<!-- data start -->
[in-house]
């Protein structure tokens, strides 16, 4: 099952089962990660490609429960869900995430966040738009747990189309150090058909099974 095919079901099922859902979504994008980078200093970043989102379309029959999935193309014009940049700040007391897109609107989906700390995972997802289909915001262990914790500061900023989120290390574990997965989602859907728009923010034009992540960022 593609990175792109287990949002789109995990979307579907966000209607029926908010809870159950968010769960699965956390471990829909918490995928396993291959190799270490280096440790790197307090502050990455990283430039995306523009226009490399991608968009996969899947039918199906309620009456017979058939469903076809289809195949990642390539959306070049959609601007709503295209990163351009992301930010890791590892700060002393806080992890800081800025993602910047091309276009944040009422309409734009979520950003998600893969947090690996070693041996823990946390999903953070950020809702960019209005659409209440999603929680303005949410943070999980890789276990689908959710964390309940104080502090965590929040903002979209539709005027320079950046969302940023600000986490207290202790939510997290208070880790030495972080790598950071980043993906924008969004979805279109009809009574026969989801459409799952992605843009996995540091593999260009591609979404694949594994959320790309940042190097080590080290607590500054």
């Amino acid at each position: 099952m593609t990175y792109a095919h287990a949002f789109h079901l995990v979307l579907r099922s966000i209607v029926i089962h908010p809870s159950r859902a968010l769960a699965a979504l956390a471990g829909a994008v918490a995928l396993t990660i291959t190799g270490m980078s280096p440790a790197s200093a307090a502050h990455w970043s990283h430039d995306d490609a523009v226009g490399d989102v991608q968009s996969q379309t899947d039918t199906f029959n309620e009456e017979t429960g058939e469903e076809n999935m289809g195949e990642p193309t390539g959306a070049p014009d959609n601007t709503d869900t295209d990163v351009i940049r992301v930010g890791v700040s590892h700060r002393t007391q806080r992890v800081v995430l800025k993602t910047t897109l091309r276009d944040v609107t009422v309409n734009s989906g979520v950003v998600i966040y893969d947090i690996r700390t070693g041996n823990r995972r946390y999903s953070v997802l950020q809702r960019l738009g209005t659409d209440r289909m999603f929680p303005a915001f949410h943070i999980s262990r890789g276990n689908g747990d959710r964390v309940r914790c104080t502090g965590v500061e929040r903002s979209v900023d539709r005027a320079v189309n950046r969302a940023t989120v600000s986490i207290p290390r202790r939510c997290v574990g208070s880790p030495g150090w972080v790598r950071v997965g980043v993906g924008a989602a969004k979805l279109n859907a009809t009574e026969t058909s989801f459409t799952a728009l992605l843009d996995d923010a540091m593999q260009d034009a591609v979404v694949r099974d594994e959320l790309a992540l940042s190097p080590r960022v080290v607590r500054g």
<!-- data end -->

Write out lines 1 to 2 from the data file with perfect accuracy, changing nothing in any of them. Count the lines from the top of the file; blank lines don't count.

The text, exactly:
[in-house]
């Protein structure tokens, strides 16, 4: 099952089962990660490609429960869900995430966040738009747990189309150090058909099974 095919079901099922859902979504994008980078200093970043989102379309029959999935193309014009940049700040007391897109609107989906700390995972997802289909915001262990914790500061900023989120290390574990997965989602859907728009923010034009992540960022 593609990175792109287990949002789109995990979307579907966000209607029926908010809870159950968010769960699965956390471990829909918490995928396993291959190799270490280096440790790197307090502050990455990283430039995306523009226009490399991608968009996969899947039918199906309620009456017979058939469903076809289809195949990642390539959306070049959609601007709503295209990163351009992301930010890791590892700060002393806080992890800081800025993602910047091309276009944040009422309409734009979520950003998600893969947090690996070693041996823990946390999903953070950020809702960019209005659409209440999603929680303005949410943070999980890789276990689908959710964390309940104080502090965590929040903002979209539709005027320079950046969302940023600000986490207290202790939510997290208070880790030495972080790598950071980043993906924008969004979805279109009809009574026969989801459409799952992605843009996995540091593999260009591609979404694949594994959320790309940042190097080590080290607590500054």